The latest additions to Batemans Bay’s Sculpture Walk have provoked a social media storm, with some critics labelling one a “dangerous rust bucket” and another “malnourished whale tails”.
For the small, hardworking Sculpture for Clyde committee, it could be seen as a kick in the guts, but volunteer Maggie Brennan prefers to look at it as lively public debate.
“It’s public debate and it’s about art so that’s a good thing,” she says. “You have to look at it that way; it’s raising art awareness in the community.
“These world-class sculptures are wonderful additions to the Sculpture Walk. During these uncertain times, it is exciting to have something positive happening in the town centre.”
The annual Sculpture for Clyde event is organised by a small group of volunteers and began in 2016 as an idea to build infrastructure and attract tourists to the NSW South Coast town during the quiet winter months.
The initial event was held on the Batemans Bay foreshore near Innes Boatshed and in an adjacent empty shopfront, the Francis Guy heritage building. It was successful beyond the organisers’ wildest dreams.
Then Batemans Bay Chamber of Commerce President David Maclachlan had the idea of finding sponsorship for a substantial acquisitive first prize, ensuring world-class entries in the competition.
With a prize purse in excess of $60,000, Sculpture for Clyde has become an important event on the South East Arts calendar and has provided the basis for the ever-growing Sculpture Walk along the Clyde River foreshore in Batemans Bay.
“We wanted to attract world-class sculptures,” says Maggie. “We wanted to have a big point of difference.
“The $50,000 first prize has attracted fantastic entries. Some of the sculptures themselves are worth more than $100,000.”
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The organisers hit a snag in the event’s second year, with compliance issues at the Batemans Bay site.
“Logistically, it was impossible to hold it there,” says Maggie. “We thought we were going to have to call it off.”
However, up stepped Canberra businessman and renowned sculpture collector Terry Snow, who was already a patron of the event.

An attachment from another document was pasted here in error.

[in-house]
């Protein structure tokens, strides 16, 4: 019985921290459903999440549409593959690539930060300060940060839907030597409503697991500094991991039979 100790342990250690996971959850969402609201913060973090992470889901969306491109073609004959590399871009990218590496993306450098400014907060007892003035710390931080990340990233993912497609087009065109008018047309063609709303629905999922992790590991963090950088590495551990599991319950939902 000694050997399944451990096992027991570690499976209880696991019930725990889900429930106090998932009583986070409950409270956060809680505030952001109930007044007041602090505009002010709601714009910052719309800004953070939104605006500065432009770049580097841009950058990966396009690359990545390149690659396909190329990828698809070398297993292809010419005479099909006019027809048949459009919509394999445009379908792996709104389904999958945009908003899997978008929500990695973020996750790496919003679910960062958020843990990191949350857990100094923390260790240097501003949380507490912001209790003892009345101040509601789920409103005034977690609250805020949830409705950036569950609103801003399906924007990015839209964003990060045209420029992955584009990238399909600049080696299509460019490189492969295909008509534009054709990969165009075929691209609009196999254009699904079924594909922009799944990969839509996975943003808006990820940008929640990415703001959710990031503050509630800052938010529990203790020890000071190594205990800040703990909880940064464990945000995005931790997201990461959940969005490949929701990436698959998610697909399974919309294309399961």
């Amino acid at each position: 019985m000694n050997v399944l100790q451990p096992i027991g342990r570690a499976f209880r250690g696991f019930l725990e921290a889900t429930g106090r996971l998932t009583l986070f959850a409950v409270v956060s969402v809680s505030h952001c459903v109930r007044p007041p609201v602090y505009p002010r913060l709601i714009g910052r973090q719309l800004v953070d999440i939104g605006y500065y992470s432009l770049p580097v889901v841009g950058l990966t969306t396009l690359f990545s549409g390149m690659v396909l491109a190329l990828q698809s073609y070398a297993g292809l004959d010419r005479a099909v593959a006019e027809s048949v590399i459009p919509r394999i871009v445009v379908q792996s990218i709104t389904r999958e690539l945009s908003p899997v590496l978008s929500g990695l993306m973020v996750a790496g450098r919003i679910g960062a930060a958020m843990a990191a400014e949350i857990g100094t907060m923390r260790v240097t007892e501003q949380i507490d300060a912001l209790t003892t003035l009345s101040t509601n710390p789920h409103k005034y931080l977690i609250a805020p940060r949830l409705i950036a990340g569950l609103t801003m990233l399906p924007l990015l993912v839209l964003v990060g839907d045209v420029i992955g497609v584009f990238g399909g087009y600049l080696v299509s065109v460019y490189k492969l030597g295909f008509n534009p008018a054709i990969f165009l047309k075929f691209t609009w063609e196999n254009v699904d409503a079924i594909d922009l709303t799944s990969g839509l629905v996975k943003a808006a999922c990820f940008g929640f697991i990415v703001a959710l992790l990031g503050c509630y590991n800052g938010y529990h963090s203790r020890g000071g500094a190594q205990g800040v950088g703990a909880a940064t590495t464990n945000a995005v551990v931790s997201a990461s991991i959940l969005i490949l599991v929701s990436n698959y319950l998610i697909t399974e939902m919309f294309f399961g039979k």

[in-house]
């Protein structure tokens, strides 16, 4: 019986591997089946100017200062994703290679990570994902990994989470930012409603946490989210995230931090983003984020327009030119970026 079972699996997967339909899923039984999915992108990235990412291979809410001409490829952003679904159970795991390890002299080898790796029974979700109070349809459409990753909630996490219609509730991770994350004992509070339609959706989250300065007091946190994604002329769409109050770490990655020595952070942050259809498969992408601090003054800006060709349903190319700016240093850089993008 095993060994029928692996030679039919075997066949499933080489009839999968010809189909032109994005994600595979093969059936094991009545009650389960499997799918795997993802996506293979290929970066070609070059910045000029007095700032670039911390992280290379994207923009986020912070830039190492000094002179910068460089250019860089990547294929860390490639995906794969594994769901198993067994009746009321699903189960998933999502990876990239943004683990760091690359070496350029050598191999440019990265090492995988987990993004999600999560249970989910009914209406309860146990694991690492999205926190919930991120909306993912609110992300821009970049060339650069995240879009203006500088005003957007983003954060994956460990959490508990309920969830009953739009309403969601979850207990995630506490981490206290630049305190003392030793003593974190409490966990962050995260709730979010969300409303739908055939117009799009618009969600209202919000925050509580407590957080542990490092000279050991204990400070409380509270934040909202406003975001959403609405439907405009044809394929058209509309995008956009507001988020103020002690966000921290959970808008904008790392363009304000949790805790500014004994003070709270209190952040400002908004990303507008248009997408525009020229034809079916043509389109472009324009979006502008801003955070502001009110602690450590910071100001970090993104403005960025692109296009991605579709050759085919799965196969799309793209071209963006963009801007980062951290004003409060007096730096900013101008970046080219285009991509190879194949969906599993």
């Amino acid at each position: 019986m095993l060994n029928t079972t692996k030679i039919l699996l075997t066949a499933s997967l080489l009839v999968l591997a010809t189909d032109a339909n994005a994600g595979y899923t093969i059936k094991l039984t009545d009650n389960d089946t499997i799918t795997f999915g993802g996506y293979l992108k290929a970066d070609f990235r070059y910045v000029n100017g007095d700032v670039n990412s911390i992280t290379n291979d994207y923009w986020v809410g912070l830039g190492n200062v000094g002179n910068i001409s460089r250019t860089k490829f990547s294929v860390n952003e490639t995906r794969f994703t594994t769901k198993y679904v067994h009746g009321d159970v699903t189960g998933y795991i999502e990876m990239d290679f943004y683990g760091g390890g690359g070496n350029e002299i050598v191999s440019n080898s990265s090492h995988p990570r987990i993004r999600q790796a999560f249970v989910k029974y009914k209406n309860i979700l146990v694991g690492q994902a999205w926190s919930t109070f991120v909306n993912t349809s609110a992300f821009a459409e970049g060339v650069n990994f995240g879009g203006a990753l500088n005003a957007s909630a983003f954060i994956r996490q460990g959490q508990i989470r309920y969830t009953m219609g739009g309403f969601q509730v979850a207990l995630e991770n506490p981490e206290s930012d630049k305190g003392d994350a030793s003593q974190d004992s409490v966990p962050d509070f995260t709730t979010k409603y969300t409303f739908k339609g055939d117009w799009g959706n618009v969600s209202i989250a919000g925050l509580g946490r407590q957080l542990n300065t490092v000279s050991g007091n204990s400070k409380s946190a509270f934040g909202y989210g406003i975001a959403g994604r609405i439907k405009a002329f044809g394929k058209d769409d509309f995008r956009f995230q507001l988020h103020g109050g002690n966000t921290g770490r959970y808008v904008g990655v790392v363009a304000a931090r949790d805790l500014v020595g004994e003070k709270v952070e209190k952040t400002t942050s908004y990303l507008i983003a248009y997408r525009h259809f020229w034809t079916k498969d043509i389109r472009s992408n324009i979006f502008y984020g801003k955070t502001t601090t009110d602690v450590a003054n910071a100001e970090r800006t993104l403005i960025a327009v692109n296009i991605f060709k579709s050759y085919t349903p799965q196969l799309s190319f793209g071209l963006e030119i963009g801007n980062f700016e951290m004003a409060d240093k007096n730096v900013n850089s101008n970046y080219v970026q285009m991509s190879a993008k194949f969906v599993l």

“He invited us to stage the outside exhibition at Willinga Park,” says Maggie. “We were just blown away. That changed everything. He had the security, the knowledge to do the mapping and the equipment to install the sculptures. It was fabulous.”
The event attracted thousands of people and was so successful the number of sculptures on display increased by 30 per cent. Visitors to the event were also able to see Terry’s impressive private collection and tour his stunning botanic gardens and equestrian centre, near Bawley Point.
Plans were in train for an even bigger, better event this year until bushfires and COVID-19 threw a massive spanner in the works.
Organisers made the difficult decision to postpone this month’s event and concentrate on 2021. In the meantime, they pushed ahead with installing sculptures purchased through local donations and crowdfunding after the 2019 event.
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“We’ve been working alongside the Eurobodalla Shire [Council’s] Public Art Advisory Committee and council engineers to make sure the installations comply with all the necessary safety requirements, and approvals for public art to be installed on public land,” says Maggie.
“The winners during the past two years have been for sale on the international market for much more than we paid. The artists were happy to take less to have them on display in an international quality sculpture walk.”
But the committee was surprised by the social media venom that greeted the two latest installations, and the misinformation that went along with it.
“Stop filling our beautiful areas with this rubbish … go learn art,” wrote one person online.
“Would have been nice to let the community have some input,” posted another.
“How much of our ratepayers’ money was wasted on that hideous piece of metal?” from yet another.
“No council money has been wasted,” says Maggie. “More than $300,000 in sculptures have been gifted to council and the community, which have been funded via the Sculpture for Clyde event. One of the pieces is the People’s Choice award winner from the event and we went above and beyond to acquire it to add to the Sculpture Walk.
“People don’t realise what is in their backyard … but it’s public debate and it does raise art awareness. We are not disheartened. It’s debate about public art and that’s a good thing.
“We want to make Batemans Bay a destination where people can come and look at these pieces. They are something people are not going to get anywhere else.
“This permanent Sculpture Walk is the real driver behind the Sculpture for Clyde event. The goal is to create a legacy for locals and visitors to Batemans Bay, with a 3D, outdoor art gallery open all year round.”